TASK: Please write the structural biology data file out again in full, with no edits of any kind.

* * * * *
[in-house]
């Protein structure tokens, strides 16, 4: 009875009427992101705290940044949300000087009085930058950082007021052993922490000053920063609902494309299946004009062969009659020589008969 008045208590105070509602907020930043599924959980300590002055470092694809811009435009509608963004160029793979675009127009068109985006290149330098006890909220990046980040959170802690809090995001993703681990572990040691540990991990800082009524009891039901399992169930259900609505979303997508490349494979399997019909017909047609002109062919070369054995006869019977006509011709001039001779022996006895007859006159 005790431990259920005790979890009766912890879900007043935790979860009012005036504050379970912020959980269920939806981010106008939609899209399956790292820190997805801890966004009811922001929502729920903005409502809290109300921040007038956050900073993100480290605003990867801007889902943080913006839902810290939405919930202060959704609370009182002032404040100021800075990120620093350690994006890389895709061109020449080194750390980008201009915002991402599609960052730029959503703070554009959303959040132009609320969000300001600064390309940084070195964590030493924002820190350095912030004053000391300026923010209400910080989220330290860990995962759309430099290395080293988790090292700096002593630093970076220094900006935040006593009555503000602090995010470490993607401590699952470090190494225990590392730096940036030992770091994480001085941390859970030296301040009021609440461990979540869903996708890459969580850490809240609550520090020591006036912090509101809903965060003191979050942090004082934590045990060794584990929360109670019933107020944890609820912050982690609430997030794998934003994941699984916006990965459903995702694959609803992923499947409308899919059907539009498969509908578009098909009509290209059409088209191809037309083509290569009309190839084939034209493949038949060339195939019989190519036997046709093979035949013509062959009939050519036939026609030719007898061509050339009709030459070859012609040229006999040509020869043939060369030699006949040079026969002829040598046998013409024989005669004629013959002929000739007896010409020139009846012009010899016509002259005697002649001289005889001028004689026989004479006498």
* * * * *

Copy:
[in-house]
């Protein structure tokens, strides 16, 4: 009875009427992101705290940044949300000087009085930058950082007021052993922490000053920063609902494309299946004009062969009659020589008969 008045208590105070509602907020930043599924959980300590002055470092694809811009435009509608963004160029793979675009127009068109985006290149330098006890909220990046980040959170802690809090995001993703681990572990040691540990991990800082009524009891039901399992169930259900609505979303997508490349494979399997019909017909047609002109062919070369054995006869019977006509011709001039001779022996006895007859006159 005790431990259920005790979890009766912890879900007043935790979860009012005036504050379970912020959980269920939806981010106008939609899209399956790292820190997805801890966004009811922001929502729920903005409502809290109300921040007038956050900073993100480290605003990867801007889902943080913006839902810290939405919930202060959704609370009182002032404040100021800075990120620093350690994006890389895709061109020449080194750390980008201009915002991402599609960052730029959503703070554009959303959040132009609320969000300001600064390309940084070195964590030493924002820190350095912030004053000391300026923010209400910080989220330290860990995962759309430099290395080293988790090292700096002593630093970076220094900006935040006593009555503000602090995010470490993607401590699952470090190494225990590392730096940036030992770091994480001085941390859970030296301040009021609440461990979540869903996708890459969580850490809240609550520090020591006036912090509101809903965060003191979050942090004082934590045990060794584990929360109670019933107020944890609820912050982690609430997030794998934003994941699984916006990965459903995702694959609803992923499947409308899919059907539009498969509908578009098909009509290209059409088209191809037309083509290569009309190839084939034209493949038949060339195939019989190519036997046709093979035949013509062959009939050519036939026609030719007898061509050339009709030459070859012609040229006999040509020869043939060369030699006949040079026969002829040598046998013409024989005669004629013959002929000739007896010409020139009846012009010899016509002259005697002649001289005889001028004689026989004479006498």